The Broughton Common

This origin story is more providence than planning. What began as a simple search for a prep kitchen turned into a love-at-first-sight tale of boy meets building.

More than a year ago now, Michael Vaudrin was on his way to a wine tasting and passed by 118 E. Broughton St., the fallow space that most recently was home to Casbah. Though he was looking for something much smaller, and not necessarily a full restaurant and certainly not a property on the same street as his other place, he called his realtor and said, “Let’s just ask.”

In September 2018, he bought the building, and with the unveiling of The Broughton Common imminent, it is clear that Vaudrin’s love for the onetime home of The Orpheum Theater and Punch and Judy children’s boutique has grown. Eight months into night-and-day sweat equity, he is all smiles and could not be prouder of what he is about to open — even if that exact date is not exact on purpose.

Since January, Vaudrin, his wife, and his team have been hard at work on renovation and decoration without holding themselves to a deadline and allowing themselves the occasional Sunday to call it quits at 2 p.m. to head around the corner to The Fitzroy.

“Certain days, I just wanted to crawl into a corner,” he admitted this past Saturday, still smiling genuinely beneath his understandably worn Broughton Common cap, “but most of it’s been fun.

“We’ll open the day after we’re ready,” Vaudrin said as he took a break from working on the mezzanine, immediately echoed by Executive Chef Justin Grizzard and other team members who were mopping the floor. No fuss and feathers here.

“We don’t rush it. We’ll celebrate our grand opening on our one-year anniversary,” he explained about his preferred and purposeful lack of launch fanfare. “That way, we’ll know people have liked it.”

When the doors swing wide, brunch and lunch will be served seven days a week, and Broughton Common will have dinner hours every evening except Sunday.

The main floor, comprising a long bar to the right and dining room seating to the left, is wide open with a nearly two-story ceiling height. Add the renovated and structurally reinforced mezzanine, and Broughton Common has more than 4,000 square feet, enough to serve as many as 140 guests — and that is just the first two floors of this landmark downtown property.

And then there is the third floor. Oh, the third floor. On the record, Vaudrin playfully said that this additional 4,000-plus square feet is tapped for “absolutely nothing.” Off the record, I assured him that it could easily rival the Husk’s heavenly upstairs bar or serve as a truly special event space, what with the separate entrance off of Broughton Street, floor-to-ceiling windows that look directly at The Marshall House, and its own newly tricked-out kitchen, which will be used as a prep site for now. More to follow on this unique room, for sure.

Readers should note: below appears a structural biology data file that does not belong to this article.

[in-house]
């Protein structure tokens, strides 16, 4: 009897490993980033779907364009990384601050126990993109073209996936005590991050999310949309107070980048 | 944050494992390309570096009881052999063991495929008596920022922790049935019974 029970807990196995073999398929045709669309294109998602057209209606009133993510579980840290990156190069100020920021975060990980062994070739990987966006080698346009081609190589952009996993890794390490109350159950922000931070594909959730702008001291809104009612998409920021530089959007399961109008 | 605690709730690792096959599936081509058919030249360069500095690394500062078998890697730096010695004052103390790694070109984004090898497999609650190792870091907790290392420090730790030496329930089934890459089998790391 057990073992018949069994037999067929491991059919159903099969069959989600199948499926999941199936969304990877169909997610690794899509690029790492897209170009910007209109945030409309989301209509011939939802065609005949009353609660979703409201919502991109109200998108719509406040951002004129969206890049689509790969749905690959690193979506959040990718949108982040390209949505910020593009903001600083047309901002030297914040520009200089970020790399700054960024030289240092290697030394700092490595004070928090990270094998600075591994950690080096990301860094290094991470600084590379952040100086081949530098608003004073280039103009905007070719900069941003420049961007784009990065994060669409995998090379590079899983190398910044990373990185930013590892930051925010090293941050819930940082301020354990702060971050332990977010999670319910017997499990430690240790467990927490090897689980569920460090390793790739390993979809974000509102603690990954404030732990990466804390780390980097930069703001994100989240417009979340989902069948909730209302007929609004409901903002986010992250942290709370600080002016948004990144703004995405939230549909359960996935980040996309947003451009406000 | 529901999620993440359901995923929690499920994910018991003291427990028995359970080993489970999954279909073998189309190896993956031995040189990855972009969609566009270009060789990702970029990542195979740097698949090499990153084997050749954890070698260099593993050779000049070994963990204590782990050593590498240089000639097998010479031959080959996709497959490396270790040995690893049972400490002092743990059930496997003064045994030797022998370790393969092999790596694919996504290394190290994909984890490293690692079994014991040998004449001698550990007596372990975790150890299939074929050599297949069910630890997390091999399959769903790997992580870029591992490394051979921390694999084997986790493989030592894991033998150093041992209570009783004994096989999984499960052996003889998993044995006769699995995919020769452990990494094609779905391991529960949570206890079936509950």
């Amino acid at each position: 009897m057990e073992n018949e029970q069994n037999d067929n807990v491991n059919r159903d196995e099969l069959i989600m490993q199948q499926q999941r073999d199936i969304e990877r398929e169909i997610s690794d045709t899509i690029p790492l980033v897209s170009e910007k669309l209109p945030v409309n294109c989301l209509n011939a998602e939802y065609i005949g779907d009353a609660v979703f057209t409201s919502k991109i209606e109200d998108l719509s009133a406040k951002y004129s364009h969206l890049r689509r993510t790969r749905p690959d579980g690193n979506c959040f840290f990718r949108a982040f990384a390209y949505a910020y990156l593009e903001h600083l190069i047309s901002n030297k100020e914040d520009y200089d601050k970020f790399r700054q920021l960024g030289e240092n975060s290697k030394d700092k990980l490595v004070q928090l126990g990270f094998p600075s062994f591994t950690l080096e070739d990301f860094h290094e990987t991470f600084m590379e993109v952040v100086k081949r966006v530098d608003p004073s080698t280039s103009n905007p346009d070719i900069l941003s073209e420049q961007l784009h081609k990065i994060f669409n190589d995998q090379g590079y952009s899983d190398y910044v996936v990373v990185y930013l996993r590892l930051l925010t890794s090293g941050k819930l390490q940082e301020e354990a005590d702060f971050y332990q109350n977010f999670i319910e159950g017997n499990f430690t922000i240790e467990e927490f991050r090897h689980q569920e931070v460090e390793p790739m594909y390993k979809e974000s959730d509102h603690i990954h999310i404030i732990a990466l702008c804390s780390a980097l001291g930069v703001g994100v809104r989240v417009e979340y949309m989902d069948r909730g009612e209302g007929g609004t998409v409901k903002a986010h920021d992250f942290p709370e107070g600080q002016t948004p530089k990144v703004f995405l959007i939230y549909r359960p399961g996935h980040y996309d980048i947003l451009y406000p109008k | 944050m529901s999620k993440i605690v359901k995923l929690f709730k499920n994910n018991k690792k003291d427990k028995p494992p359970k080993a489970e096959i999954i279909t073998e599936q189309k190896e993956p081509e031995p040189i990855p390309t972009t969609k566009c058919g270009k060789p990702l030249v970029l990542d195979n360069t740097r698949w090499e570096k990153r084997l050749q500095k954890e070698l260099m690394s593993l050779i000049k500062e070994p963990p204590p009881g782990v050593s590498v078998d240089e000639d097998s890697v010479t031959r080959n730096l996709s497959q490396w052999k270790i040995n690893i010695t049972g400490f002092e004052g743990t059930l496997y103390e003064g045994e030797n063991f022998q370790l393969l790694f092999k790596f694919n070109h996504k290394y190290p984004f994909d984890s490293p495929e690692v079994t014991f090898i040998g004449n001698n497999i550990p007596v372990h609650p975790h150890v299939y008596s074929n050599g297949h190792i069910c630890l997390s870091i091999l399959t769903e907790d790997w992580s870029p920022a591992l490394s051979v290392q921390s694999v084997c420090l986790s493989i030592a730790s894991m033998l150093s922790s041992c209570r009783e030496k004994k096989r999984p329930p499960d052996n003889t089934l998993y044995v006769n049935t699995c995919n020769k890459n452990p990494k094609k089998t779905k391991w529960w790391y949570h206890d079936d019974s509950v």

As much as possible, the designs by LS3P Architecture and Vaudrin’s own creativity have assured that the majority of the interior space would remain true to its historical character. While the windows along the sidewalk, the poured concrete floor, the sparkly light fixtures, and all of the plumbing and HVAC are new, what drinkers and diners will see here is Savannah’s past restored.

“When things in Savannah are brand new, it feels fake,” said Vaudrin.

The newly installed bar top is actually the footprint cut-out of the original floor beneath it, all in one piece; the nailings nearly align with those still on the saved-and-refinished pub floor. Punch and Judy built that mezzanine back in 1955, and because it was the feature that sold Vaudrin on the building, he worked with the city to save it by raising the ceiling height to accommodate an intimate collection of tables that have a treehouse view of the entire restaurant.

“I love this thing,” he said from on high, gazing out over the almost finished first floor. He added that this new venture has gone smoothly for the most part, noting the cooperation of the various municipal commissions and authorities throughout the restoration process. “The city has been fantastic. Just do the right stuff in the right order.”

Grizzard, who has been at The Ordinary for the last four years, will move down the street to direct the kitchen creations at Broughton Common and a “reimagined pub fare” menu that has been in R&D for nearly a year and in a slyly surreptitious way. Whether or not you knew it, if you chose one of the Common Offerings at The Ordinary in the last few months, you were part of the taste-testing focus group.

“It’s the same style,” Vaudrin said of the menu as it compares to The Ordinary, “but 100% different.” The only hints he dropped were that there would be mac and cheese but perhaps with she-crab and pork belly corn dogs with apricot barbecue sauce and mustard coulis.

Vaudrin and Grizzard are equally giddy about a shiny stainless steel first-floor kitchen that, on its own, offers four times the space as the one at its sister resto, but they promise that the two gastropubs will be two separate restaurants at either end of Broughton.

Bar manager Jason Allmond will oversee the elevated craft cocktail creations at this grownup gastropub that promises to be as cozy as a corner bar while fancier than your typical neighborhood watering hole. The only Ordinary employee who will bounce between both Broughton Street branches is Jane-of-all-trades Mickey Hickey, a one-woman crew of brand ambassador, director of events, and public relations.

Hickey insisted that the economics are “absolutely” there for running a second restaurant on the same strip, partly because The Broughton Common is an entirely visible destination. “Savannah is asking for more from The Ordinary Pub. This is it.”

Vaudrin explained the intention of his two restaurants’ names, underscoring the synonyms ordinary and common to ensure the unfussy nature of his brand. Still, a snug subterranean pub is not ordinary, and the look and feel of his new restaurant bode something quite uncommon.

 

Someday, Neil and his wife will be living in a tiny town in the south of France, eating, doing crosswords, and playing Scrabble. For now, when he is not grading papers, baking bread, or watching EPL soccer, he builds furniture and writes.